A Most Peculiar Circumstance Book Review

Image courtesy of Bethany House/Baker Publishing Group

Summer is the time to chill out with a tall glass of something cold and a good book. My summer has been busy this year, but I certainly did not want to pass up the opportunity to relax with an entertaining read. This weekend, I was able to delve into one on my TBR list.

A Most Peculiar Circumstance is Jen Turano's second novel featuring lighthearted comedy, sweet romance, and memorable characters. Set in 1880 New York during America's Gilded Age, the novel follows the independent and high-spirited Arabella Beckett, champion of the women's suffrage movement. Miss Arabella often finds herself in a spot of trouble, giving her propensity to be outspoken and opinionated in a time when women were expected to be sweet and domesticated. It doesn't help that most men, especially private investigator Theodore Wilder, seem to think that she shouldn't travel the country for speaking engagements, but instead, to content herself by remaining quietly at home.

The novel starts off with Arabella in a very strange predicament. She is in trouble partly because of aiding another woman who had been deceived into entering a prostitution ring. Theodore, already on assignment to find Arabella and bring her back home to New York, must now rescue her out of jail! The sparks fly when he realizes just how strong-willed she is.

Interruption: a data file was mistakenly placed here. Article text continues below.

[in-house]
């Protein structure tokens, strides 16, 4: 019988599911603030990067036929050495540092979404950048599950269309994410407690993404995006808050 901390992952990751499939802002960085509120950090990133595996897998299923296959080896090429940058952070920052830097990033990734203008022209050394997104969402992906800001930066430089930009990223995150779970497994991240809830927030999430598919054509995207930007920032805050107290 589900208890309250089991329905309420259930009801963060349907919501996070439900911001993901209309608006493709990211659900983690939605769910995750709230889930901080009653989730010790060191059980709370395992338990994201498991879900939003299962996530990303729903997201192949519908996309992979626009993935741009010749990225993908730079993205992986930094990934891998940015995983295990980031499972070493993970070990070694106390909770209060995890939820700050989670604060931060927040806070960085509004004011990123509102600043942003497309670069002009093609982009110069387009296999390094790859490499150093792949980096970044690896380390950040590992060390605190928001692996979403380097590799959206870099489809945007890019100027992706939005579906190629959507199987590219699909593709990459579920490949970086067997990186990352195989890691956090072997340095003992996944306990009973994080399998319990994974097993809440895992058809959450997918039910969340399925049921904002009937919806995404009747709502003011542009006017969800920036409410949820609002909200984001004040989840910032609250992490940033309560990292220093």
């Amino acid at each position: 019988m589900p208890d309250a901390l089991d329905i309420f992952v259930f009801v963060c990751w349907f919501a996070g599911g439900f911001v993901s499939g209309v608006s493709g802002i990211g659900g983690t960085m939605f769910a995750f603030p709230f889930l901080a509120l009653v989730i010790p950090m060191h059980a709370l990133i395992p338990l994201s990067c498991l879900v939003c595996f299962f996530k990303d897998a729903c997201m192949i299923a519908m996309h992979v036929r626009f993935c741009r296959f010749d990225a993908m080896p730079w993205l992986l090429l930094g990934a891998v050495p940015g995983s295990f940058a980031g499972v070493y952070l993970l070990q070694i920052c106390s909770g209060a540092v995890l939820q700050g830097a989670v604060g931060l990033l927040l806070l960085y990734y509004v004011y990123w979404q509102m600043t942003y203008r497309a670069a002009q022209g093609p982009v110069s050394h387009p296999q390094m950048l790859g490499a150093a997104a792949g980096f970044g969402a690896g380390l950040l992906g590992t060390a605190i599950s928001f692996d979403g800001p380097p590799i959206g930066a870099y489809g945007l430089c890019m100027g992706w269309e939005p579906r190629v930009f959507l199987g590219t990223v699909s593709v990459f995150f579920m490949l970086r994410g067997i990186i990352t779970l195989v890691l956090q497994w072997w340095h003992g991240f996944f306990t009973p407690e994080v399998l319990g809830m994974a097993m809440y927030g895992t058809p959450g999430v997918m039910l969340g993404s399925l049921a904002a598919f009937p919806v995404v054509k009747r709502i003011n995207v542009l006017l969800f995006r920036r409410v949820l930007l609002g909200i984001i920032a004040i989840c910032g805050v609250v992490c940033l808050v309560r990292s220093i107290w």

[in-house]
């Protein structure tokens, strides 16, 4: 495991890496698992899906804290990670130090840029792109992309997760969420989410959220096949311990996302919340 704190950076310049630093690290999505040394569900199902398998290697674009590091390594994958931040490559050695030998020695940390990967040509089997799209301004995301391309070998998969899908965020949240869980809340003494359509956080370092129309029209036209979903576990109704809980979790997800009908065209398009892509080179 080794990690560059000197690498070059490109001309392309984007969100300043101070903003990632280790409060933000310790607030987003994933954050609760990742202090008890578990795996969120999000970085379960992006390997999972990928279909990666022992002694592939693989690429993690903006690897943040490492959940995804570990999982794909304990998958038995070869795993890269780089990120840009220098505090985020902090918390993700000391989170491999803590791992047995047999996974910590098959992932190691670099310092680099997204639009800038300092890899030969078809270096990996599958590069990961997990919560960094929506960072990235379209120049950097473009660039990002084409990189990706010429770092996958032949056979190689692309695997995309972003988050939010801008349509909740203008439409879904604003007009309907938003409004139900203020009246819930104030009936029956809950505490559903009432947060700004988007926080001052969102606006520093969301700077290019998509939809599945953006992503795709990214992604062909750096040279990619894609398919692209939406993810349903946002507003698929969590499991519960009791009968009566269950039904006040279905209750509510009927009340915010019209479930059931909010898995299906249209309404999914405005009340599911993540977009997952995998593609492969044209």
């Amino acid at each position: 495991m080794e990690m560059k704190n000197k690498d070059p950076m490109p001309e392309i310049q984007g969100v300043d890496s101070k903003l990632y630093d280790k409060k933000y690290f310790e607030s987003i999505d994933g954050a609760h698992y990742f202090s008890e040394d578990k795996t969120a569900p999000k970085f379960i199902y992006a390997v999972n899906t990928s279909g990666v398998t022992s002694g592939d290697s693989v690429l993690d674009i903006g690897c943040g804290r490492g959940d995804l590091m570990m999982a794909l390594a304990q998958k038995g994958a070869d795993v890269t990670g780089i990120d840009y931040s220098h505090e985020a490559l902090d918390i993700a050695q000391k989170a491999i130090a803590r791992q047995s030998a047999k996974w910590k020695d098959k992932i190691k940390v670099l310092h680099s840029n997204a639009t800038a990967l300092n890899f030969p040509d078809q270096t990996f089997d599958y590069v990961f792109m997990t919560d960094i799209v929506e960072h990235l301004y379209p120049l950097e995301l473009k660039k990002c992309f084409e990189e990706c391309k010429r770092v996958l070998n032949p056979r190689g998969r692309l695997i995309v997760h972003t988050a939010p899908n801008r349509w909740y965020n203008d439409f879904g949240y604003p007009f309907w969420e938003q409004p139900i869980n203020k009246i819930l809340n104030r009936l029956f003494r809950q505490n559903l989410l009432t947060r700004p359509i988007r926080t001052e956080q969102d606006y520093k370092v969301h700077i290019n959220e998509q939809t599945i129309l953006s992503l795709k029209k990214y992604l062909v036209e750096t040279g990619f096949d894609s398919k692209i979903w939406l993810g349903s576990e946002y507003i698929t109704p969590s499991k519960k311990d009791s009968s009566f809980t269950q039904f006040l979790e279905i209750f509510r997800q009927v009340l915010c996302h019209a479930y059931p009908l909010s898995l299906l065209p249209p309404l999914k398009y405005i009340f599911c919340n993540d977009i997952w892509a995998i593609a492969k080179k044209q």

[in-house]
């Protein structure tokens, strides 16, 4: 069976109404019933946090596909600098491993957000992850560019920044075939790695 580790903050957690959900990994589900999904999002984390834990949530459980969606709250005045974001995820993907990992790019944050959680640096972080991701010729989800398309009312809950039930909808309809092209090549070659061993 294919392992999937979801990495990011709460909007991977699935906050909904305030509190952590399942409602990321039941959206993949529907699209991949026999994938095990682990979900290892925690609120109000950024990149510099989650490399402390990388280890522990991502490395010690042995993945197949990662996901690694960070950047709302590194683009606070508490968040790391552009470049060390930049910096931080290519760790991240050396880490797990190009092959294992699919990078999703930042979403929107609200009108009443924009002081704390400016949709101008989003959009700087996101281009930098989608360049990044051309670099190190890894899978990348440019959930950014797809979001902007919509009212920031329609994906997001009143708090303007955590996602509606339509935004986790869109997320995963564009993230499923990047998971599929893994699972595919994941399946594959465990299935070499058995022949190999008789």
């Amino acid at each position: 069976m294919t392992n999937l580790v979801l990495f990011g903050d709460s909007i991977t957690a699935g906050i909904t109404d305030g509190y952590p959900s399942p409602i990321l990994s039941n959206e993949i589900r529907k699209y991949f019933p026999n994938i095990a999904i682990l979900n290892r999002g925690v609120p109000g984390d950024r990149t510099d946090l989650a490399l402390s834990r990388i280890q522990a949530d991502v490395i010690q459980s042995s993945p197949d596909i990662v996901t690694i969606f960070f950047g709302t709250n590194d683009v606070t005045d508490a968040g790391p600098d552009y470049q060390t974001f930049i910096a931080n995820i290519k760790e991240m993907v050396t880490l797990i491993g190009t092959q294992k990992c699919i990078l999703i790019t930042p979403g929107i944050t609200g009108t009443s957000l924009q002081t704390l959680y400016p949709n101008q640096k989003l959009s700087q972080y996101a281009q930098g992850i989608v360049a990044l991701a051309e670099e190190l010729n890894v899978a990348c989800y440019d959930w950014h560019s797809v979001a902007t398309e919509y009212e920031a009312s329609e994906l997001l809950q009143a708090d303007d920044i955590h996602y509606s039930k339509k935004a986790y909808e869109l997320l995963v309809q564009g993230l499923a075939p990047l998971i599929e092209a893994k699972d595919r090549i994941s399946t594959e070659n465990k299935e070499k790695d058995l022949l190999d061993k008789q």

The conflict doesn't end once they journey home. It seems that whatever danger Arabella encountered upon her travels has now followed her to New York. As Theodore and Arabella work to solve the mystery of who is targeting her, they find themselves equally challenged and attracted to each other.

This book was an overall good read, with only a few minor detractions. Turano's characters have their brand of wit and humor that sparkles throughout the novel's course of events. Arabella is a likeable heroine whose quest for women's rights speaks to modern readers without being brash. Theodore is a gentleman. He's strong, protective and adorably stubborn. The chauvinism he displays in the beginning gradually tempers as he learns to view women not only as intellectual equals, but entitled to the same opportunities as men.

Now for those minor detractions. There were times when I thought that too many characters were "on screen" at once. I understand that Turano may have been doing this in order to prepare readers for future books in the series. With that being said, I wanted Theodore and Arabella to have some private moments where they could banter, but it seems that in most scenes, there were relatives and friends present. Most of them give a wink and nudge, so to speak, teasing the hero or heroine about their growing affections for the other. This is just my opinion, but I thought that their blossoming romance could have done with less of an audience and more of a stolen kiss or two.

If you like the vintage Georgette Heyer romances or the comedies of P.G. Wodehouse,  you'll  probably like this book. Turano weaves comedy, romance, and mystery all into one pleasing story.

I received a copy of this book from Bethany House with the understanding that I would provide an honest review.


What's on your summer reading list?